BIRDING THE LUNE ESTUARY, THE UPLANDS OF BOWLAND AND BEYOND

.

.
CLOUGHA PIKE HEATHER CLAD. FORMER LANCASHIRE STONECHAT STRONGHOLD. PETE WOODRUFF

Sunday, 13 September 2015

....And The Butterflies Came Too.

By the time I got out to Conder Green on Friday the tide was high at 11.15am, and so I left the area under water until later in the day when the tide had fallen.

Whinchat. Warren Baker @ Pittswoodpatch

I went on to Cockersands where it was excellent that I found a Whinchat on a fence post south of the abbey as I walked along the headland where I found 5 Wheatear, c.55 Linnet, a few Pied Wagtail and Meadow Pipit, up to 50 Wigeon were off Plover Scar. At and around Bank Houses, at least 60 Tree Sparrow, 3 Great Tit, Goldfinch and a Wren seen, a male Sparrowhawk moved everything in sight here, 15 Greenfinch were along Slack Lane.  

On Jeremy Lane en-route for Conder Green, 3 Snipe went over flying inland, and at Conder Green an adult Spotted Redshank was seen as a different bird than the adult I saw here last Monday, also a Greenshank, Common Sandpiper, and 3 Little Egret all in the creeks. On Conder Pool, 8 Little Grebe sees the species on the increase, with a Kingfisher perched quietly on a stone just in view behind 'Tern Island'.

Butterflies.  

Red Admiral. Pete Woodruff.

All my butterflies were at Cockersands, with at least 15 Red Admiral seen, 14 Small Tortoiseshell were counted on thistles in Bank Houses horse paddock with at least as many again seen elsewhere, 2 Painted Lady, and a Green-veined White. I noted 24 Silver Y moth seen with many more no doubt missed. 

Butterflies in our garden recently have been a Red Admiral  - photograph above - and 3 Painted Lady.

The Wall Brown.


Wall Brown. Pete Woodruff.

One butterfly I've not seen this year yet is the Wall Brown, which gets its name from the characteristic behaviour of resting with wings open on any bare surface, like this one I found appropriately on a wall at Cockersands one day some time ago.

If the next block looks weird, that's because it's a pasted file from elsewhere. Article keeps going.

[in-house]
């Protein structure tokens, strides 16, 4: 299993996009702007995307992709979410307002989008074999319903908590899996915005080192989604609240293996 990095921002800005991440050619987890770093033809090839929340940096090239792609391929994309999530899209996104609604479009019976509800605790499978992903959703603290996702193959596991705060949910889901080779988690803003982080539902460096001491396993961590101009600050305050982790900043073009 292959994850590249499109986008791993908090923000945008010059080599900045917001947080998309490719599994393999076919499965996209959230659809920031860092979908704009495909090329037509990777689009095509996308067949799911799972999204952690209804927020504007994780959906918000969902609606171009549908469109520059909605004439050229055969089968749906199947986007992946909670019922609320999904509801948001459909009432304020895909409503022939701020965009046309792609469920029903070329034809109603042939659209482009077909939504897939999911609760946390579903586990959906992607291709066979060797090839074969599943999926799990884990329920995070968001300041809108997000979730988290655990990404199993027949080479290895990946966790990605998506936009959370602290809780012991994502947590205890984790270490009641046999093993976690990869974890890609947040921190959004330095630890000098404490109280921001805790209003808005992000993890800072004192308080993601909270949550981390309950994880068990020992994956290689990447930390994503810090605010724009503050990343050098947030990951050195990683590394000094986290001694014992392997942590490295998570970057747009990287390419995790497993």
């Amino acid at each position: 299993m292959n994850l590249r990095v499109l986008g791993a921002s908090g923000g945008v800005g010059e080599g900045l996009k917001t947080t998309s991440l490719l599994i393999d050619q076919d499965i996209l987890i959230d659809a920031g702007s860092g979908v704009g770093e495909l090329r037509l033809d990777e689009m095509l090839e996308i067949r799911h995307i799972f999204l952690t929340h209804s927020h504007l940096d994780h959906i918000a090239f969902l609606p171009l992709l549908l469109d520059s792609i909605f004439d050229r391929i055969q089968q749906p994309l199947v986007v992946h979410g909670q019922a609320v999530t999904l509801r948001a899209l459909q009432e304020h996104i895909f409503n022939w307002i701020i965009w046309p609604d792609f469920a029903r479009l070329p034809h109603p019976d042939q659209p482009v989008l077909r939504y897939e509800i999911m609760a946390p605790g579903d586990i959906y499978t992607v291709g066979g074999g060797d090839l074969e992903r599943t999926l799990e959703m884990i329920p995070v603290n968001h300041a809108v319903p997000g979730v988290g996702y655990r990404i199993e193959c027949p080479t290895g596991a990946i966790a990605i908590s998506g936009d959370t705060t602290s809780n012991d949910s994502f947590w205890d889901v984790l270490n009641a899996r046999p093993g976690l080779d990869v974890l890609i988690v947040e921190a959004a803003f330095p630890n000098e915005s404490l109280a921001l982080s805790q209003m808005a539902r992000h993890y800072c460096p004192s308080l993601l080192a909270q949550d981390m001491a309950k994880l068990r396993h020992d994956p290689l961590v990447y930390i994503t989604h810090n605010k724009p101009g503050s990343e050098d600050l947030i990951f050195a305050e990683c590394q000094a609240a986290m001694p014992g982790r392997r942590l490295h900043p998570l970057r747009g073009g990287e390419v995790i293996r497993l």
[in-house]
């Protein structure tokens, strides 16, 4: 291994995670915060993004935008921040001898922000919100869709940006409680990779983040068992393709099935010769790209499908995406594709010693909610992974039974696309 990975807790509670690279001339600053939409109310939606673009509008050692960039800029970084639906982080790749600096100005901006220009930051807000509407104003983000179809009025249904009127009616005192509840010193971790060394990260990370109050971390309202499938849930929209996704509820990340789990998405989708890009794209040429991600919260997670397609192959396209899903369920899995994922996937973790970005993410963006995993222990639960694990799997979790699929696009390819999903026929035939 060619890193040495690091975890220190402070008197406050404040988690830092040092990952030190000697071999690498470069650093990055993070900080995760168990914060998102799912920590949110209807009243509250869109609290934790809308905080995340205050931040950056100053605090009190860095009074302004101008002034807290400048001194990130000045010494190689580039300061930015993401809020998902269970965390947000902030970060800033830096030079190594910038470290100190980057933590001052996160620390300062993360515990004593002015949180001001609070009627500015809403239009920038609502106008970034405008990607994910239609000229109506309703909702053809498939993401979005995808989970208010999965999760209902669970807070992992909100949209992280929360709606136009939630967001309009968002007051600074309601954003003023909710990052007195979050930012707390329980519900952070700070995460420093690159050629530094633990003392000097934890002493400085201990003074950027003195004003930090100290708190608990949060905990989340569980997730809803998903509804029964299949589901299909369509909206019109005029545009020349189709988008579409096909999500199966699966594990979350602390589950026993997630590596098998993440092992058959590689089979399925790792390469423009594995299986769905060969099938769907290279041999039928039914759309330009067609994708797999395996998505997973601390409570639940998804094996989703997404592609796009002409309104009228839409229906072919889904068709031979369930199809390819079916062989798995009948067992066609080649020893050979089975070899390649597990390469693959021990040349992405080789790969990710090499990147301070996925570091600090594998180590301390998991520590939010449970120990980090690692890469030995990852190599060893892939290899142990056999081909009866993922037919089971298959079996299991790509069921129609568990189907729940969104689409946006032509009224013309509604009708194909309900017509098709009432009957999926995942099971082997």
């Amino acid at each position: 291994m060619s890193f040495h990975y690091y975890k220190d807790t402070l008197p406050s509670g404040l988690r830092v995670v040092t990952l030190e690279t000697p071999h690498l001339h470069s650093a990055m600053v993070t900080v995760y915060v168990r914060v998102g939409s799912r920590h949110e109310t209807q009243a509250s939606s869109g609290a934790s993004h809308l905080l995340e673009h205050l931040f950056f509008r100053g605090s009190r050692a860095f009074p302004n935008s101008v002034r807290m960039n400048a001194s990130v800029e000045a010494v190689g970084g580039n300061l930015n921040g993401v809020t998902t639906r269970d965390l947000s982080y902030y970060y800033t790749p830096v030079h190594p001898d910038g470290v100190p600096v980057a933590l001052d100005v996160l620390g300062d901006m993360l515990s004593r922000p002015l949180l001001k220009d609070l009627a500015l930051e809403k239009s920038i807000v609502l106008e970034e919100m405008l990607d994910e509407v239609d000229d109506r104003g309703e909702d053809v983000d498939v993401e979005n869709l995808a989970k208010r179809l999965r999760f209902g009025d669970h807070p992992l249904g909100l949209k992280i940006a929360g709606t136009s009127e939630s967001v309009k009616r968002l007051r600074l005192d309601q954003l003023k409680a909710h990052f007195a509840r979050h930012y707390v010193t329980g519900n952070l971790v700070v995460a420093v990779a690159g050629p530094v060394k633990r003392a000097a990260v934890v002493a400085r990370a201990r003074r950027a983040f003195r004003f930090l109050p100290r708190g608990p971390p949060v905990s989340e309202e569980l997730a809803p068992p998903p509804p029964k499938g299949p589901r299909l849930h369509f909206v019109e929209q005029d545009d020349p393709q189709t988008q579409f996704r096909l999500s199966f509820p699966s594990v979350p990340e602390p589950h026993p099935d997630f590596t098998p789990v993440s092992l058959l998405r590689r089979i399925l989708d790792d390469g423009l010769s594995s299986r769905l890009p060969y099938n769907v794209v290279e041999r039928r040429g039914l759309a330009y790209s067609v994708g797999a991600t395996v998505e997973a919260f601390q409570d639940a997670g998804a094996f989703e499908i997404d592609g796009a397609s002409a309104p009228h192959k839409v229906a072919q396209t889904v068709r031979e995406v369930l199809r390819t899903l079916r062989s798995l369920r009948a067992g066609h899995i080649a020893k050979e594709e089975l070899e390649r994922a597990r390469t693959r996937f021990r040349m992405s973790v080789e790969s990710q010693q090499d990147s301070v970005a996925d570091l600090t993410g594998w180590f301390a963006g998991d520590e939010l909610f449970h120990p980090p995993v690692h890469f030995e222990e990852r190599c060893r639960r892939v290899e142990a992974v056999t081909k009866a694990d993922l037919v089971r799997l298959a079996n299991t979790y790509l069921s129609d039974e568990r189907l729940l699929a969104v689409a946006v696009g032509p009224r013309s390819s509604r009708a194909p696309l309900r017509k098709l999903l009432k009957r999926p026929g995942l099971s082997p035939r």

This species was once found throughout England, Wales, Ireland and parts of Scotland. Today is a very different picture, with the species suffering severe declines over recent decades. It is now confined to primarily-coastal regions but has been lost from many sites in the UK, and time is running out for me to find one in 2015.

Thanks to Warren for the Whinchat, and to Paul for the header Wryneck, found earlier in the week at Lytham St Annes and still there yesterday.

3 comments:

Warren Baker said...

I like the Wall shot Pete. This is a species I only got my first sighting of this year!

PS: No Whinchats today, maybe that will be it for me until next year, its been good seeing them though :-)

Derek Faulkner said...

Where I live, on the North Kent coast, I haven't seen a Wall Brown for around 30 years. I think that they still see them on the South Coast but I don't know in what numbers.

Pete Woodruff said...

Warren....I think there's still time for another/more Whinchats your way yet, and an interesting comment re Wall Brown being the first you ever saw.

Derek....Another interesting comment re Wall butterfly not seen in 30 years on the North Kent coast.